- Seventy-five experts discussed burning questions related to focused ultrasound and gene and cell therapy, specifically for neurodegenerative diseases.
- A white paper summarizing the meeting will be available in the coming weeks.
This November, the Foundation held a first-of-its-kind workshop to discuss focused ultrasound and gene and cell therapy, specifically for neurodegenerative diseases. More than 75 experts from academia, industry, government, and the not-for-profit sector attended in person in Washington, DC. The two-day program featured 26 invited speakers and panelists.
The goal of the meeting was to evaluate the current state of the field for focused ultrasound–mediated gene therapy, identify knowledge gaps, and understand how focused ultrasound can be used to augment neurodegenerative disease treatments. Key topics that were discussed include focused ultrasound methods and routes for gene therapy delivery, vector design, clinical translation, and regulatory considerations. The meeting also served as an opportunity for attendees to network with each other between academia, focused ultrasound system manufacturers, pharmaceutical companies, and others to advance the field.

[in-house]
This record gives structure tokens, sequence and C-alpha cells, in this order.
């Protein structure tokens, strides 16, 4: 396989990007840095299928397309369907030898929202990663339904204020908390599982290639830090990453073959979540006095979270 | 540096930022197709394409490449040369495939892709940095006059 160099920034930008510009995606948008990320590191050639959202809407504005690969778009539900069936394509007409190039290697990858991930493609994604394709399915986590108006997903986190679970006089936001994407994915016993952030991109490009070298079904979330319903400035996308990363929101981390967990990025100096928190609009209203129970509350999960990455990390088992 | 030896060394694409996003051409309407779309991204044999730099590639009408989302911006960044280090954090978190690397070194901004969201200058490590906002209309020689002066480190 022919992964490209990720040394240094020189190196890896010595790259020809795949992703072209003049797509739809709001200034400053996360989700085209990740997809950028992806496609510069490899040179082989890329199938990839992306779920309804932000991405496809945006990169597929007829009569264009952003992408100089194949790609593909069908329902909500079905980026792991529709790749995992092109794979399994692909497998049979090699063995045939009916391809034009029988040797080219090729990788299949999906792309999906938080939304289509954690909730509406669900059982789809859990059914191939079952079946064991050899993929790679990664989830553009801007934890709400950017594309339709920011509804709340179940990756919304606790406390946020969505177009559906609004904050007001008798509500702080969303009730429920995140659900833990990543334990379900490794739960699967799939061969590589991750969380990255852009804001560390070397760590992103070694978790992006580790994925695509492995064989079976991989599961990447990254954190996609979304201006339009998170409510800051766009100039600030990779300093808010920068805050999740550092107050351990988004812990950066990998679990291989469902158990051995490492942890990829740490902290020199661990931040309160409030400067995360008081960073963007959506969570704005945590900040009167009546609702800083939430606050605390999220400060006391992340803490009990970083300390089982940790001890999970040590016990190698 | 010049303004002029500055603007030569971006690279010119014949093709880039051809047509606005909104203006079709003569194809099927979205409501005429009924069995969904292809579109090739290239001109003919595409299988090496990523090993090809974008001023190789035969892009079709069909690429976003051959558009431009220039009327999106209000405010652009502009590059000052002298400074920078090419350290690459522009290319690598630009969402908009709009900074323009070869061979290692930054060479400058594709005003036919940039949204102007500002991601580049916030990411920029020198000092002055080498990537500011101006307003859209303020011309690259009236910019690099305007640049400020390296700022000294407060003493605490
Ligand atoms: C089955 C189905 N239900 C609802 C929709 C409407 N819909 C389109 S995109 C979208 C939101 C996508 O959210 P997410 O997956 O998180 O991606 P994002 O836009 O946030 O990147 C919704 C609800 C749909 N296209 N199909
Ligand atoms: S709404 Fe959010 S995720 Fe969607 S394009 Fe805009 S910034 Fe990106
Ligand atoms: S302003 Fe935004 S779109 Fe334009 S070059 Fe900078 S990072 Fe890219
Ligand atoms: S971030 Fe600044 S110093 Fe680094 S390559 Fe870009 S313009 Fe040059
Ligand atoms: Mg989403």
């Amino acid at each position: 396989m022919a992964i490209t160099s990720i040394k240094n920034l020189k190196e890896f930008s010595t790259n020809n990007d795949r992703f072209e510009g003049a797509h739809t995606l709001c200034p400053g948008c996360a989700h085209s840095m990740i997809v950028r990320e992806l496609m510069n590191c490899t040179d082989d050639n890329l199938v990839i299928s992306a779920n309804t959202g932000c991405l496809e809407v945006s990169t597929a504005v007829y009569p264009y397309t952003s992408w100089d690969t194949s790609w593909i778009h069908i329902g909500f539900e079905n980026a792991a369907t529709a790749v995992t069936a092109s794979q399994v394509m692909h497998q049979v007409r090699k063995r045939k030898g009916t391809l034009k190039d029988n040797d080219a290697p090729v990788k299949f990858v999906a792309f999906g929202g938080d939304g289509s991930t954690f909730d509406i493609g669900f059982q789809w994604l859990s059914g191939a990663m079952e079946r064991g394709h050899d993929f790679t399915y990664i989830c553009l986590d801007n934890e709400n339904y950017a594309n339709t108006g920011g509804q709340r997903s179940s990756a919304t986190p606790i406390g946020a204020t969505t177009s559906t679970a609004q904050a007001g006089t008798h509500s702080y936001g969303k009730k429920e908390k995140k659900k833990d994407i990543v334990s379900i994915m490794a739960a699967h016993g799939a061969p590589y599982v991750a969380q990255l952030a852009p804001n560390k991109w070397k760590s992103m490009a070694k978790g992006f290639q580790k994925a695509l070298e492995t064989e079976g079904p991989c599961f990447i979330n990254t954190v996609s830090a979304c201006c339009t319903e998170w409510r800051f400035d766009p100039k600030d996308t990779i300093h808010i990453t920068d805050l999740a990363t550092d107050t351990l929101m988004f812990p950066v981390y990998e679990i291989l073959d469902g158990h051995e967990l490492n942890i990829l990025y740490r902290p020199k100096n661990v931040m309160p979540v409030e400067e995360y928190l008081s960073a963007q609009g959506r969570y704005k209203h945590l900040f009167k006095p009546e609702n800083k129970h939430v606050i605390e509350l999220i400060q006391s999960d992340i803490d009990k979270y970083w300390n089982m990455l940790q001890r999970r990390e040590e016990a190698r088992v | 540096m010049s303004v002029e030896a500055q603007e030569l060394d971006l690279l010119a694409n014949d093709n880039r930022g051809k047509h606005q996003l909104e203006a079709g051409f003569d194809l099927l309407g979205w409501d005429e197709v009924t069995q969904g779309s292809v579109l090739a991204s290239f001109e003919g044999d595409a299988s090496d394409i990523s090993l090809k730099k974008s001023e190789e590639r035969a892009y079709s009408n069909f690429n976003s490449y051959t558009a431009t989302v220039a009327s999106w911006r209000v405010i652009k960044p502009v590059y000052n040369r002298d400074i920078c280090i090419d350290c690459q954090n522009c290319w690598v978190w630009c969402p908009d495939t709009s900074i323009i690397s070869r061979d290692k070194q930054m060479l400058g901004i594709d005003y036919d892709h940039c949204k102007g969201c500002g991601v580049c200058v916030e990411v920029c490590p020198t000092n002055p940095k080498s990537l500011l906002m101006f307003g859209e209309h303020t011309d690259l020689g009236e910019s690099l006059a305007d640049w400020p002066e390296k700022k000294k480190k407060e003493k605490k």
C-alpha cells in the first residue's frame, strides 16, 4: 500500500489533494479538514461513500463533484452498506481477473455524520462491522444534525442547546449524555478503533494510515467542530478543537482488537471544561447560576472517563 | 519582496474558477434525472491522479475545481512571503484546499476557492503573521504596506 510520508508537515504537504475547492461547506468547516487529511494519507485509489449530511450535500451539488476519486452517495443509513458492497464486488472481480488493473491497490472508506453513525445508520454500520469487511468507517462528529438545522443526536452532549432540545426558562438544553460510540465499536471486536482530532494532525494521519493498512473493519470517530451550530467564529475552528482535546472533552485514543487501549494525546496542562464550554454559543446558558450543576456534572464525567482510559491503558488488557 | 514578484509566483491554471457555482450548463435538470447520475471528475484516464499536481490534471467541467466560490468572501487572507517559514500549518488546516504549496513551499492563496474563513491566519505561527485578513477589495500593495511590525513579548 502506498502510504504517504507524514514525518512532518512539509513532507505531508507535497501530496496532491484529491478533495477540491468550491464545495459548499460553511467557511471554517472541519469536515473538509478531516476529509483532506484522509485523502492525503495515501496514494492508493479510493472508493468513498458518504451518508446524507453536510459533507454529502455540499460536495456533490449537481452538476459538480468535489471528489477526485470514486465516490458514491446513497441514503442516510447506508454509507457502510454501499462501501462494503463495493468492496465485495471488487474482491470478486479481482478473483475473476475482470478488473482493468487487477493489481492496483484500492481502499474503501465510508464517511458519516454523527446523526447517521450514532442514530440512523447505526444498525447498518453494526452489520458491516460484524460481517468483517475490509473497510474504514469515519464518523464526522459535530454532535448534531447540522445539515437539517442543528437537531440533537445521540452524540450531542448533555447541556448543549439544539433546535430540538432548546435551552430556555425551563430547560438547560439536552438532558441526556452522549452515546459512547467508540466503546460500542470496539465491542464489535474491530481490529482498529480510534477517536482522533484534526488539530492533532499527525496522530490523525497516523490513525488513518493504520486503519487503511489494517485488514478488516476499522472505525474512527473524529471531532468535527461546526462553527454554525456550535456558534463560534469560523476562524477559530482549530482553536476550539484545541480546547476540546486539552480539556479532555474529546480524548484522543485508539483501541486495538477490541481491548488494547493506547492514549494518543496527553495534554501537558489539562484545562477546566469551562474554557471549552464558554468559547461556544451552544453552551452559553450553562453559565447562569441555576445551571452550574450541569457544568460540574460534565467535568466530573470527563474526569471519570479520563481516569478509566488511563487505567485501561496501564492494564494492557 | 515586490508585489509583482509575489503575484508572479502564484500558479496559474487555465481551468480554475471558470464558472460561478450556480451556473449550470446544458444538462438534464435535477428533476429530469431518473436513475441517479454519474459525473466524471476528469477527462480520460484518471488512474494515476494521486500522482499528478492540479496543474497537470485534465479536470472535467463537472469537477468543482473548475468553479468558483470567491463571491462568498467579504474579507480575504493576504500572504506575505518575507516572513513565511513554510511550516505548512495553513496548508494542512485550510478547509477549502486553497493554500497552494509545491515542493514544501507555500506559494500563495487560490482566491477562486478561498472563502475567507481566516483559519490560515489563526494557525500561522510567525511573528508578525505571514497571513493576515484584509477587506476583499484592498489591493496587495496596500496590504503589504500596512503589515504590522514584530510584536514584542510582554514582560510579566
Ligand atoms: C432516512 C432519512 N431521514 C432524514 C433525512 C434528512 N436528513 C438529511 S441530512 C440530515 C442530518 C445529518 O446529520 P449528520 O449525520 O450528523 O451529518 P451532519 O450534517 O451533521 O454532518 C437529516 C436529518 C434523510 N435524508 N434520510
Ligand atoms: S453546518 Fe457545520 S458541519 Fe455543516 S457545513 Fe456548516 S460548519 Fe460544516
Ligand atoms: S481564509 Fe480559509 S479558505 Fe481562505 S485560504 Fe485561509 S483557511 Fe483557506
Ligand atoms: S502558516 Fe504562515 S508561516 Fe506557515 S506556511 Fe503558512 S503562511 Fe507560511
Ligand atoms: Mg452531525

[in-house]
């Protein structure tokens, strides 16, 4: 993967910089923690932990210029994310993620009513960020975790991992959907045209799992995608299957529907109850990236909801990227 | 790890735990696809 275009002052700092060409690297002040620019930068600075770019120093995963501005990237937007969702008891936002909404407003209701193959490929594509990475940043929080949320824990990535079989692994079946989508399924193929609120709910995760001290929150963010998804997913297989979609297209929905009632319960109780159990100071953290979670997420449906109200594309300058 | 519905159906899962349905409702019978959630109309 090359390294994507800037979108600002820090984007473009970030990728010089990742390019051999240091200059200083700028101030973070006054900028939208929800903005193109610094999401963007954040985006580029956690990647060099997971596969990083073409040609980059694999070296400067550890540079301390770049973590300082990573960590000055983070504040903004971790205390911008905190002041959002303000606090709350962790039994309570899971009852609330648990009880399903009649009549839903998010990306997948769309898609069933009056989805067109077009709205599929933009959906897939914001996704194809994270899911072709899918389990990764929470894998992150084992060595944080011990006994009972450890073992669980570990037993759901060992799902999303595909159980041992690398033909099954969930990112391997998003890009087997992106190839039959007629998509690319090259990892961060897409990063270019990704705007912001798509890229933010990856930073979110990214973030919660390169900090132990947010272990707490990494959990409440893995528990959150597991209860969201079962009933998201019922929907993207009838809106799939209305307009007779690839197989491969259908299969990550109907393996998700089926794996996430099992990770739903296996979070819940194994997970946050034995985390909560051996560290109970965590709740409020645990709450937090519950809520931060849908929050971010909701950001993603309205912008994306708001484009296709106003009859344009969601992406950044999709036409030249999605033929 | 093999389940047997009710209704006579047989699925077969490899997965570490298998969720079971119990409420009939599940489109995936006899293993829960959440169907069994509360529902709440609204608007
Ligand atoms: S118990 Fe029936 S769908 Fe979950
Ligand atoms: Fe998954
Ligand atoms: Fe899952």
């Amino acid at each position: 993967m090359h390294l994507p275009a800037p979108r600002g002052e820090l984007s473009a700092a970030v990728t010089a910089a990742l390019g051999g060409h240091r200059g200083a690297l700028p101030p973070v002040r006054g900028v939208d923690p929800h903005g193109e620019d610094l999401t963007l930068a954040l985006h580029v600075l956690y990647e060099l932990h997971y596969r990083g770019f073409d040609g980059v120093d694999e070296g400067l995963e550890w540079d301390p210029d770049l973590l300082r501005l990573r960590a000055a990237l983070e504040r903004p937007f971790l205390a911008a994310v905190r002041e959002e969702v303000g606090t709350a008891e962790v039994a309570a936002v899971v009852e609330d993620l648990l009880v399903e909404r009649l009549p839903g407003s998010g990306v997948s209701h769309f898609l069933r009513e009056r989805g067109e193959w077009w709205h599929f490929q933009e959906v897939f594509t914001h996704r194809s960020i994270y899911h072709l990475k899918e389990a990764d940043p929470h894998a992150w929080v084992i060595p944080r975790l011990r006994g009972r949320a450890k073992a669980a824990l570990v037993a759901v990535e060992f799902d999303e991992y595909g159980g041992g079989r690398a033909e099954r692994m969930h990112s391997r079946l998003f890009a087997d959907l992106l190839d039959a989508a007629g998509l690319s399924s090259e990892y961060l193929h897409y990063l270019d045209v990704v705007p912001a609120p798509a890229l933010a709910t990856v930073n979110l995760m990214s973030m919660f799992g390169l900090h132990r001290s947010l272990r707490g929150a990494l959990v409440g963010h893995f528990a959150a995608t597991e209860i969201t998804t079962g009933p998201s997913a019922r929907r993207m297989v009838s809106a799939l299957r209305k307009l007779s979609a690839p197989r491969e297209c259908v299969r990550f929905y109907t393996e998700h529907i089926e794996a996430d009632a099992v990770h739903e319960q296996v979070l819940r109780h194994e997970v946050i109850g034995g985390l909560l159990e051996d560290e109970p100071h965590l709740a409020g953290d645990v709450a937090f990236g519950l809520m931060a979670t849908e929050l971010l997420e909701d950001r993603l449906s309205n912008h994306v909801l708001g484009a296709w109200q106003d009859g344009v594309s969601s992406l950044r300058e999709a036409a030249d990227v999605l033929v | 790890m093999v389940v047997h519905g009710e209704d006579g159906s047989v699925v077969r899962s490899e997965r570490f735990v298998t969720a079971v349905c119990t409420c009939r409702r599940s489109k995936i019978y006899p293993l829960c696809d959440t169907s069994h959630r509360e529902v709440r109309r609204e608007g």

Discussion focused on the following six burning questions:
- What are the needs and gaps in gene delivery or gene therapy that focused ultrasound can address?
- What are the diseases in which there is the greatest need and opportunity for less invasive gene delivery that could potentially be provided with focused ultrasound?
- Which vectors will benefit most from combination with focused ultrasound?
- How can we validate the delivery and effectiveness of gene or cell therapy to the target site?
- What obstacles must be overcome to progress to clinical trials?
- What types of partnerships should be pursued to facilitate transition to clinical trials?
The workshop led to two important outcomes:
- Attendees laid the groundwork to establish a working group to foster networking and collaborations, begin comparing different blood-brain barrier opening approaches, and better understand focused ultrasound–mediated gene therapy delivery.
- Attendees identified strategic challenges, which the Foundation plans to work collaboratively to overcome.
“Our overarching mission at the Foundation is to expedite patient access to innovative focused ultrasound treatments,” said Frédéric Padilla, PhD, the Foundation’s director of the Gene and Cell Therapy Program. “This inaugural workshop was a pivotal step toward propelling focused ultrasound–mediated gene therapy into clinical trials.”
A white paper summarizing the discussion will be available in the coming weeks.